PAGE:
See you later, citation software!

Since #libchat has moved to Thursday this week, I thought I’d try to squeeze in another CPD23 post this week.

This will be a quick one, as I can’t currently think of a use for the free reference management software (Zotero, Mendeley, and Citeulike) introduced in Thing 14. Much like Lauren, I’m not usually one for randomly signing up for accounts and testing tools that don’t apply to a current need. I love technology that will help me solve a problem, and right now, keeping track of references isn’t much of a problem. I’ve been done with graduate school for about nine months now, and there isn’t any serious research or publication coming up in my near future (even if maybe there should be).

I have previously tried to use citation managers like EndNote and Zotero, and couldn’t quite figure out how to integrate either of them into my workflow. I understood how they worked, but there always seemed to be enough glitches to make me go back to my old-fashioned process. My basic strategy for writing papers and organizing references is a trusty remnant from my elementary school days. As silly as that may sound, this foundation in basic writing and research has served me quite well through college and grad school.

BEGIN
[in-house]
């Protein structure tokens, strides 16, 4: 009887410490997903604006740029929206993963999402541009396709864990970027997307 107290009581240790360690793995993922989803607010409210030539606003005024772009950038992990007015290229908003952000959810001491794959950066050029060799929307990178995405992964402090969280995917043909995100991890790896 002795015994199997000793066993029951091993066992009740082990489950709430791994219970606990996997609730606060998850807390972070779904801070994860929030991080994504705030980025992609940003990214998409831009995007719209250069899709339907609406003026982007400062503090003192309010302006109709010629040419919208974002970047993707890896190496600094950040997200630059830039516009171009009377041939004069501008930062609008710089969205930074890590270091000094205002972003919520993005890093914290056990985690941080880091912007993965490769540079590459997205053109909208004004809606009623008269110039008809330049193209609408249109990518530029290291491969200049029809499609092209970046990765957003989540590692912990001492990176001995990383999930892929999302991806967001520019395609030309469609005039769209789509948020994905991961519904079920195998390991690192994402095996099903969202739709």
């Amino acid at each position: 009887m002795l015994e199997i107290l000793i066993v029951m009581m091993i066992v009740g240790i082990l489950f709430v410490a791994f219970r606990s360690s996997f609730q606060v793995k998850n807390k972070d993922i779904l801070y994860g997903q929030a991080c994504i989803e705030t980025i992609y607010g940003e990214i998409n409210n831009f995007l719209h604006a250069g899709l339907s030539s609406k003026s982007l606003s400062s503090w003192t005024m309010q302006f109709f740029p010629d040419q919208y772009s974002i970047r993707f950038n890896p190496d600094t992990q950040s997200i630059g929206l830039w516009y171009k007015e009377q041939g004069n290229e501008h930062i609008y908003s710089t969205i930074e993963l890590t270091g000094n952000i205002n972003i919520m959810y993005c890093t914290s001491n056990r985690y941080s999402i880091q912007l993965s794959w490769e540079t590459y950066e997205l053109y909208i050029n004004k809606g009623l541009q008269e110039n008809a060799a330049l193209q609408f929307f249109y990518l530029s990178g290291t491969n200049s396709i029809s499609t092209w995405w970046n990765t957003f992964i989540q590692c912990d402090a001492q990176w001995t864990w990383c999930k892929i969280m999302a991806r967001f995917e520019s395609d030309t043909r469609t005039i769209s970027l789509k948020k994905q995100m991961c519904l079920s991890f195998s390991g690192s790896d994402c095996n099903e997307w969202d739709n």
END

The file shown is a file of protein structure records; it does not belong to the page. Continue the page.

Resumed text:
My process isn't *quite* this old-school.

Image credit: Reeding Lessons

While these tools haven’t worked for me so far, I can see the benefits for academics and others interested in publishing, as they could keep an ongoing record of references that may be used in multiple papers or articles. It’s kind of like maintaining your own personal database of resources on a topic of interest, and I like the sound of that. Right now, though, it’s just not something I need. I’m OK with leaving these tools on the shelf for now, but if I ever go back to school or get the urge to publish, I’m sure I’ll give them a second chance. In the meantime, I’ll spread the word if I think they can help someone else.

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One Comment on “See you later, citation software!”

  1. Erin says:

    Kind of glad to hear that someone else has found these sorts of programs more trouble than they are worth for the amount of referencing I actually do on a regular basis.


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